Hello, SwiftUI!

Episode #396 | 16 minutes | published on June 13, 2019 | Uses Xcode-11.0-beta1, Swift-5.1
Free Video
Back from WWDC 19 and blown away by the announcements. There's a lot to cover, but we'll start by digging into the most exciting announcement: SwiftUI. This is going to change everything...

Hello, SwiftUI!

This episode, we will take a look at SwiftUI, a brand new framework just released at WWDC 2019. We will create just a basic view of text and an image to show off how it works.

Getting started with SwiftUI

We will start with a basic SwiftUI View. The only requirement is to return something from the body property. We will return a text element here. You'll notice that the text elemtn shrink wraps its content, and the parent view places it at the center of the screen in its container. We can tweak this view by using modifiers. These alter the way views are rendered. Note that order matters here, so you'll get a different result if you add padding before the background color or after.


struct ContentView : View {

    var body: some View {

        Text("Hello World")
            .font(.largeTitle)
            .fontWeight(.black)
            .foregroundColor(.white)
            .padding()
            .background(Color.red)
    }
}

Working with View Container

SwiftUI defines a few containers which can be used to arrange multiple views. We will use the VStack or vertical stack. The elements of this container are centered horizontally by default. We can change the alignment by setting it to .leading or .trailing.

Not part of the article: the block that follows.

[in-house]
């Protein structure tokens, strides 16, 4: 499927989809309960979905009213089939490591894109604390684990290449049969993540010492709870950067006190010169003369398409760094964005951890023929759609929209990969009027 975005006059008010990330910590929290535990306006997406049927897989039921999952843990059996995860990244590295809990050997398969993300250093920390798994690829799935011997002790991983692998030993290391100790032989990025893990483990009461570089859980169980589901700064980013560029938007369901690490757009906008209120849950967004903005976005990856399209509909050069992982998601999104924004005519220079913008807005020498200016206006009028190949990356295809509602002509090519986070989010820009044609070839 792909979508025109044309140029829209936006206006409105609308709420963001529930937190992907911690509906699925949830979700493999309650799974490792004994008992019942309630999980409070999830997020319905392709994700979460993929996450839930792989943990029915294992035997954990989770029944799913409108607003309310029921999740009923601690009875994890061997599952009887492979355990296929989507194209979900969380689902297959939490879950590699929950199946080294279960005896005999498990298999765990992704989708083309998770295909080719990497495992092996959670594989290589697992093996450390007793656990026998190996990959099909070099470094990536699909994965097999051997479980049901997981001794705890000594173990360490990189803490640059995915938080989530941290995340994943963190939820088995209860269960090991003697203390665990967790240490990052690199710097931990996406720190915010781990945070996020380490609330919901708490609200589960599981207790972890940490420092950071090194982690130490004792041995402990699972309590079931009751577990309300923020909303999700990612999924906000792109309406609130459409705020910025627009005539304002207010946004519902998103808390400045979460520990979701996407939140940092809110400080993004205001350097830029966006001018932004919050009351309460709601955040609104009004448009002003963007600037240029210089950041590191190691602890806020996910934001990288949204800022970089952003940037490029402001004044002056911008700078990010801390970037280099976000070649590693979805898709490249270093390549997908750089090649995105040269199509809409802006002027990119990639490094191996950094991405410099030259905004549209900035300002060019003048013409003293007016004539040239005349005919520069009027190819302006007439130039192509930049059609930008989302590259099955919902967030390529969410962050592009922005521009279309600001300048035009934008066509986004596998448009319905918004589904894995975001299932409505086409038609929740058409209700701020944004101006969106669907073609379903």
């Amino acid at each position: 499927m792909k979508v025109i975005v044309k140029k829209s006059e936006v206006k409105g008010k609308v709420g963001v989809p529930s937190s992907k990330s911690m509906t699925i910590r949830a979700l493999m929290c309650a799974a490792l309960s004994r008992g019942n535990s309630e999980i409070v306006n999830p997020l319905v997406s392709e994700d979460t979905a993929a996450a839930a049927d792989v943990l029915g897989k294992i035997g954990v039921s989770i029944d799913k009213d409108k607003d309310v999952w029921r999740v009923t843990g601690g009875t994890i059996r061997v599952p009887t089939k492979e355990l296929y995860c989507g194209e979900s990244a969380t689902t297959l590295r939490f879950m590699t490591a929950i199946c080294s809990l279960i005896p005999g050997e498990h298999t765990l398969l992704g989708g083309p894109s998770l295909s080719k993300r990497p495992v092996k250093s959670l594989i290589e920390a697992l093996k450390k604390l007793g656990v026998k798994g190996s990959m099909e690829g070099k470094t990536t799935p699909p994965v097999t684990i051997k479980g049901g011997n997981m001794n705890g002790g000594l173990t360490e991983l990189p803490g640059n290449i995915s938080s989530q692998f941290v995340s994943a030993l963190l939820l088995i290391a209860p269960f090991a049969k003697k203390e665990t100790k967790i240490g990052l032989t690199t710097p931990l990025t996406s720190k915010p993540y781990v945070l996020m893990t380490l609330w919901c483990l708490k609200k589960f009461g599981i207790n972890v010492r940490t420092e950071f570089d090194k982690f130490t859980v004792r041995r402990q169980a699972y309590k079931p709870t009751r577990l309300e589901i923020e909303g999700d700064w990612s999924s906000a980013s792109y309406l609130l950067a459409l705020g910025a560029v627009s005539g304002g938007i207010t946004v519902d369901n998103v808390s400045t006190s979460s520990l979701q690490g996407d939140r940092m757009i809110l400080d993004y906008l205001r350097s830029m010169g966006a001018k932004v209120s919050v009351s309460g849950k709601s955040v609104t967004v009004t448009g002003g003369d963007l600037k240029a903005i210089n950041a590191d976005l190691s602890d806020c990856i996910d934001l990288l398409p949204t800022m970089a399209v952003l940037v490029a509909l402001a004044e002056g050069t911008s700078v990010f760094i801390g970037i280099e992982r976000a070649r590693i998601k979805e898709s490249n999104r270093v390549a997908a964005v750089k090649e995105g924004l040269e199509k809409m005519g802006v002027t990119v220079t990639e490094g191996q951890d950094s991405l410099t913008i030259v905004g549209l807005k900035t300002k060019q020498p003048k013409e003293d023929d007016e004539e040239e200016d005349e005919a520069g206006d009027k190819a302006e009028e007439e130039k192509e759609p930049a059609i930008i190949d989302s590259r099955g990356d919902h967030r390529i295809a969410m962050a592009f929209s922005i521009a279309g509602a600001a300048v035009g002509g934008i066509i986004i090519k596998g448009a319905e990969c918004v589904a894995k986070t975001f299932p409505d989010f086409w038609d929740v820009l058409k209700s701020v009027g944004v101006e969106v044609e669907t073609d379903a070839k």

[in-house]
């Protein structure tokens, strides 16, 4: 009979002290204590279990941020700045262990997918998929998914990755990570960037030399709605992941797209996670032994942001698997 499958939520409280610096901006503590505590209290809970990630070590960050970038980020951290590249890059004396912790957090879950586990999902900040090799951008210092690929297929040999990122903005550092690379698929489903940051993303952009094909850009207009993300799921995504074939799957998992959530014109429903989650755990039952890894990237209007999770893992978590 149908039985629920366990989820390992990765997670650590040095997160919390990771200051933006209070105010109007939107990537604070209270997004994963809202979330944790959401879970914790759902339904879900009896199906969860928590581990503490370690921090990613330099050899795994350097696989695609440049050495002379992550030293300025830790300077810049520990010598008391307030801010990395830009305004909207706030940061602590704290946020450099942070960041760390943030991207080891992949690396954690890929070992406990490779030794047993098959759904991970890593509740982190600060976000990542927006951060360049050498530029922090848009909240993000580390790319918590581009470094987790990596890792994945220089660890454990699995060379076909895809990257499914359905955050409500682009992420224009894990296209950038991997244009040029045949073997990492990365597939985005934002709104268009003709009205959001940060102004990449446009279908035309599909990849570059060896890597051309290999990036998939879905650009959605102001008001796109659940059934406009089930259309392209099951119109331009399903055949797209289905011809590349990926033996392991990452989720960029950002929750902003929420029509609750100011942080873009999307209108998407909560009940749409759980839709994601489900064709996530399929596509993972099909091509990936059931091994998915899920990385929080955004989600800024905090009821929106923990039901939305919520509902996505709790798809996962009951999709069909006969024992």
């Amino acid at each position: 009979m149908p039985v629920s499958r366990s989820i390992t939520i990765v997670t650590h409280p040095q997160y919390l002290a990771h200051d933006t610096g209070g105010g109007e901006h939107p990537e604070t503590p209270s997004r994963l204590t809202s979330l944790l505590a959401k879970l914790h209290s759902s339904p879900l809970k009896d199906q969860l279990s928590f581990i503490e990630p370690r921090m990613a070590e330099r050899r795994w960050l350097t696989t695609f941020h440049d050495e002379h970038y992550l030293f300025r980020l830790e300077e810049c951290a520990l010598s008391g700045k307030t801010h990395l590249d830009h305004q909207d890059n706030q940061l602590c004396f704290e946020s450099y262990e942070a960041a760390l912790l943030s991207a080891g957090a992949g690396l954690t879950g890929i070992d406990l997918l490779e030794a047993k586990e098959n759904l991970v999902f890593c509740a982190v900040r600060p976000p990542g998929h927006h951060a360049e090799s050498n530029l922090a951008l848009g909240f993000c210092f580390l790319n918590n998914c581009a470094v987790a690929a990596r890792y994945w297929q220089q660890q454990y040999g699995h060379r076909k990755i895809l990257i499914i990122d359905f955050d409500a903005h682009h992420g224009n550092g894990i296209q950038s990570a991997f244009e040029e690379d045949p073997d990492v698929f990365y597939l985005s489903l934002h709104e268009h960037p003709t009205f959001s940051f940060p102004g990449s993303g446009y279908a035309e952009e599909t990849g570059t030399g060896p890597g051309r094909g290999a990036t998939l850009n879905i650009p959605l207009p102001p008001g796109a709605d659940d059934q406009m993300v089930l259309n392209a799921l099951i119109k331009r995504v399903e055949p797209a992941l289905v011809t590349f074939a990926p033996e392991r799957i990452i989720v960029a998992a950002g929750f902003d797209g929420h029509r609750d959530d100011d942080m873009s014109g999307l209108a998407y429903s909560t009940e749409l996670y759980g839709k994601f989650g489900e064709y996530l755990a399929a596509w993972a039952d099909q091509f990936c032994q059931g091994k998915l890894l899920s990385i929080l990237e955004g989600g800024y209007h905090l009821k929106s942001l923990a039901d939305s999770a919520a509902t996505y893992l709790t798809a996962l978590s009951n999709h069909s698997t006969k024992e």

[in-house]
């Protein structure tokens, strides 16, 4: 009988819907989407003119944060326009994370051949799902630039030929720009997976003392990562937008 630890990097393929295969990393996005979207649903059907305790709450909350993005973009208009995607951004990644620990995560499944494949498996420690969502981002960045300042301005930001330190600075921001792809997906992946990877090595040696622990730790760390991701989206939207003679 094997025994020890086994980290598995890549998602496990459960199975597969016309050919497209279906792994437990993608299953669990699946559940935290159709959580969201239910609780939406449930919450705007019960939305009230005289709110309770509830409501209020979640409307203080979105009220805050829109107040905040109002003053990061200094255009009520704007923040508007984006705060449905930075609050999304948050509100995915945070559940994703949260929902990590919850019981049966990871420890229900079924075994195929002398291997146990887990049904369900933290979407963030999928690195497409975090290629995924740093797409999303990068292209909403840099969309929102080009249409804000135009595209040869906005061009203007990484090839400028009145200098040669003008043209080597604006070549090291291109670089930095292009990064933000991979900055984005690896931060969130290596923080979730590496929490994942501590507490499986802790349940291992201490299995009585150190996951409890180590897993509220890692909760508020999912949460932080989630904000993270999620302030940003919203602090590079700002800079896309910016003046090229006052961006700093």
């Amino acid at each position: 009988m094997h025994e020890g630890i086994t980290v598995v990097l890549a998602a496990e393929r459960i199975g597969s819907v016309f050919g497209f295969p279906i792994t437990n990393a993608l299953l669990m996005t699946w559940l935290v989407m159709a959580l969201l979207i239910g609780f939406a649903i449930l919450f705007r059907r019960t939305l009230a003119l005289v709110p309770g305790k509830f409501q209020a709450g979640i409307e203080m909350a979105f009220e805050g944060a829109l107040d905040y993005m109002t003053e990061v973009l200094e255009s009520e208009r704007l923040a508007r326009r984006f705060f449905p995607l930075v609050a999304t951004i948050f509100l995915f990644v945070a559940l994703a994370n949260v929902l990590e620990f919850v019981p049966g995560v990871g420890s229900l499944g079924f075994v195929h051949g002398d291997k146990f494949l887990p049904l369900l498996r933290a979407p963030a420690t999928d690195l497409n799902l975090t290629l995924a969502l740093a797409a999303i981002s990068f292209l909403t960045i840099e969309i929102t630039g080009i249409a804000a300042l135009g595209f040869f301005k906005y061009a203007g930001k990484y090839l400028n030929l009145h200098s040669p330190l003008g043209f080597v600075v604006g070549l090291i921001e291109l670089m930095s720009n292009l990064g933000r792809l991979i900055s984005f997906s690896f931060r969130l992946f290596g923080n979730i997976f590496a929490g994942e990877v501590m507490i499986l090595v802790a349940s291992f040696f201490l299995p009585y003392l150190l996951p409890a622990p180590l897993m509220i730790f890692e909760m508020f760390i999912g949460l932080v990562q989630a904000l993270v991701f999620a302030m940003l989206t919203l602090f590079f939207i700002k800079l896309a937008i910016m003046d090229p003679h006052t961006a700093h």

struct ContentView : View {

    var body: some View {
        VStack(alignment: .center) {
            Text("Hello World")
                .font(.largeTitle)
                .fontWeight(.black)
                .foregroundColor(.white)
                .padding()
                .background(Color.red)

            Text("this is Swift UI, isn't it neat?")
                .font(.title)
                .padding()
                .background(Color.green)
                .foregroundColor(.white)
        }
    }
}

Swift also provides HStack or horizontal stack container where elements are placed horizontally and are centered vertically by default. We can set the alignment of this container to .top, .bottom or .center.

Working with Images

Now we will work with an Image. To create an image we are using icons provided by SF symbols. To have views lay on top of one another we can use a ZStack, which is another type of view container provided by SwiftUI.


struct CircleStar : View {
    var body: some View {
        ZStack {
            Image(systemName: "circle")
                .resizable()
                .aspectRatio(1, contentMode: .fit)
                .frame(width: 180)
                .foregroundColor(.blue)

            Image(systemName: "star.fill")
                .resizable()
                .aspectRatio(1, contentMode: .fit)
                .frame(width: 200)
                .foregroundColor(.blue)
        }
    }
}

To render our custom CircleStar view into our main ContentView we can simply instantiate it:


CircleStar()

Displaying Preview across the screen in Catalina

Xcode 11 on macOS Catalina provides a live preview section which runs on the screen simultaneously. It also provides preview mode which defines the frames of the elements.


#if DEBUG
struct CircleStar_Previews : PreviewProvider {
    static var previews: some View {
        CircleStar()
    }
}
#endif

We can use this to customize the preview behavior (changing devices, frames, etc) or by providing test data to see how everything renders.

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